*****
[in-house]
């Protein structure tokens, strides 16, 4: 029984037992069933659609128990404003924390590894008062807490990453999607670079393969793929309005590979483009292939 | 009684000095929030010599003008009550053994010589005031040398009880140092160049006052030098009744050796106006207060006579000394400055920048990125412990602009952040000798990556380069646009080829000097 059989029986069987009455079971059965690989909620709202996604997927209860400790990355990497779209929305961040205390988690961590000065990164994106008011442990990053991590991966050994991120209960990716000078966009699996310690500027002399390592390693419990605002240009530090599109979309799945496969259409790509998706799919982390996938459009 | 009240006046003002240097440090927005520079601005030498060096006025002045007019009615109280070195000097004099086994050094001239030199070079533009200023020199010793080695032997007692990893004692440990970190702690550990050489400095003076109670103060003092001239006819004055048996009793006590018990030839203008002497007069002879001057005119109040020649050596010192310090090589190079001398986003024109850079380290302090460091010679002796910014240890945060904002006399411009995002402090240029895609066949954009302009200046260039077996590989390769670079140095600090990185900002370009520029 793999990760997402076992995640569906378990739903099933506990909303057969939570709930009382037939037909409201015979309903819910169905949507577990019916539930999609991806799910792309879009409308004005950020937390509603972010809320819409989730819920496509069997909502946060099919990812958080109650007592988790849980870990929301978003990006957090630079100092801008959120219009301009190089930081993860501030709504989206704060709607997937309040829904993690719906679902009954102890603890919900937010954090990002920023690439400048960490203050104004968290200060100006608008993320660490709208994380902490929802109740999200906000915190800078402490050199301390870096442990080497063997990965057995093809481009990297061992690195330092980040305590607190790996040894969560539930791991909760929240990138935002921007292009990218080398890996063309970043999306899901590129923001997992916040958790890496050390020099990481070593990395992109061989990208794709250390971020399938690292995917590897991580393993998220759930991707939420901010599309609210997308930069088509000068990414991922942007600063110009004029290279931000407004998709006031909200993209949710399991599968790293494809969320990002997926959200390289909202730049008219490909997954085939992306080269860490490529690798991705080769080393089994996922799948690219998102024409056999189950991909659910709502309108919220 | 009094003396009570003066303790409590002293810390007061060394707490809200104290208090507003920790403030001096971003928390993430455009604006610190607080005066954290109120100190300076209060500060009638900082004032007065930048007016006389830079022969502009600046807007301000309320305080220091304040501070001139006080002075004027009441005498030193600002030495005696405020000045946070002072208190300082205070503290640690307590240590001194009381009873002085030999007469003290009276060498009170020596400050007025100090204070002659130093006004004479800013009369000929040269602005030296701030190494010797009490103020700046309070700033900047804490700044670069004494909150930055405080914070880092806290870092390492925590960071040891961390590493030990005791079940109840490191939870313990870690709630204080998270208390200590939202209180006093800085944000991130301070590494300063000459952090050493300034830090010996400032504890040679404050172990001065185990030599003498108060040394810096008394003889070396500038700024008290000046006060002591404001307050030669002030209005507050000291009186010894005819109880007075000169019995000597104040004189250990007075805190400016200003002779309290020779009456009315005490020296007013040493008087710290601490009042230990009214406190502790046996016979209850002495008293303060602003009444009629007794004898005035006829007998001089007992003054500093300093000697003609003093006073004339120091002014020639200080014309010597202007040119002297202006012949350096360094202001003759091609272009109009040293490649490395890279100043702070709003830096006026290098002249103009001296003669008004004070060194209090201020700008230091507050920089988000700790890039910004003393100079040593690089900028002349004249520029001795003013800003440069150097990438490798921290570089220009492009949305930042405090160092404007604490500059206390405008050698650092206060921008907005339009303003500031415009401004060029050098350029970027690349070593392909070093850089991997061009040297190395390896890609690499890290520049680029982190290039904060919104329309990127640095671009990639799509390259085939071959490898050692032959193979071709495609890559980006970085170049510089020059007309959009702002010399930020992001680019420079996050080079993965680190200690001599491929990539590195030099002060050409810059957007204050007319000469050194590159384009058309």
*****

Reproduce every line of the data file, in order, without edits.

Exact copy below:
[in-house]
């Protein structure tokens, strides 16, 4: 029984037992069933659609128990404003924390590894008062807490990453999607670079393969793929309005590979483009292939 | 009684000095929030010599003008009550053994010589005031040398009880140092160049006052030098009744050796106006207060006579000394400055920048990125412990602009952040000798990556380069646009080829000097 059989029986069987009455079971059965690989909620709202996604997927209860400790990355990497779209929305961040205390988690961590000065990164994106008011442990990053991590991966050994991120209960990716000078966009699996310690500027002399390592390693419990605002240009530090599109979309799945496969259409790509998706799919982390996938459009 | 009240006046003002240097440090927005520079601005030498060096006025002045007019009615109280070195000097004099086994050094001239030199070079533009200023020199010793080695032997007692990893004692440990970190702690550990050489400095003076109670103060003092001239006819004055048996009793006590018990030839203008002497007069002879001057005119109040020649050596010192310090090589190079001398986003024109850079380290302090460091010679002796910014240890945060904002006399411009995002402090240029895609066949954009302009200046260039077996590989390769670079140095600090990185900002370009520029 793999990760997402076992995640569906378990739903099933506990909303057969939570709930009382037939037909409201015979309903819910169905949507577990019916539930999609991806799910792309879009409308004005950020937390509603972010809320819409989730819920496509069997909502946060099919990812958080109650007592988790849980870990929301978003990006957090630079100092801008959120219009301009190089930081993860501030709504989206704060709607997937309040829904993690719906679902009954102890603890919900937010954090990002920023690439400048960490203050104004968290200060100006608008993320660490709208994380902490929802109740999200906000915190800078402490050199301390870096442990080497063997990965057995093809481009990297061992690195330092980040305590607190790996040894969560539930791991909760929240990138935002921007292009990218080398890996063309970043999306899901590129923001997992916040958790890496050390020099990481070593990395992109061989990208794709250390971020399938690292995917590897991580393993998220759930991707939420901010599309609210997308930069088509000068990414991922942007600063110009004029290279931000407004998709006031909200993209949710399991599968790293494809969320990002997926959200390289909202730049008219490909997954085939992306080269860490490529690798991705080769080393089994996922799948690219998102024409056999189950991909659910709502309108919220 | 009094003396009570003066303790409590002293810390007061060394707490809200104290208090507003920790403030001096971003928390993430455009604006610190607080005066954290109120100190300076209060500060009638900082004032007065930048007016006389830079022969502009600046807007301000309320305080220091304040501070001139006080002075004027009441005498030193600002030495005696405020000045946070002072208190300082205070503290640690307590240590001194009381009873002085030999007469003290009276060498009170020596400050007025100090204070002659130093006004004479800013009369000929040269602005030296701030190494010797009490103020700046309070700033900047804490700044670069004494909150930055405080914070880092806290870092390492925590960071040891961390590493030990005791079940109840490191939870313990870690709630204080998270208390200590939202209180006093800085944000991130301070590494300063000459952090050493300034830090010996400032504890040679404050172990001065185990030599003498108060040394810096008394003889070396500038700024008290000046006060002591404001307050030669002030209005507050000291009186010894005819109880007075000169019995000597104040004189250990007075805190400016200003002779309290020779009456009315005490020296007013040493008087710290601490009042230990009214406190502790046996016979209850002495008293303060602003009444009629007794004898005035006829007998001089007992003054500093300093000697003609003093006073004339120091002014020639200080014309010597202007040119002297202006012949350096360094202001003759091609272009109009040293490649490395890279100043702070709003830096006026290098002249103009001296003669008004004070060194209090201020700008230091507050920089988000700790890039910004003393100079040593690089900028002349004249520029001795003013800003440069150097990438490798921290570089220009492009949305930042405090160092404007604490500059206390405008050698650092206060921008907005339009303003500031415009401004060029050098350029970027690349070593392909070093850089991997061009040297190395390896890609690499890290520049680029982190290039904060919104329309990127640095671009990639799509390259085939071959490898050692032959193979071709495609890559980006970085170049510089020059007309959009702002010399930020992001680019420079996050080079993965680190200690001599491929990539590195030099002060050409810059957007204050007319000469050194590159384009058309």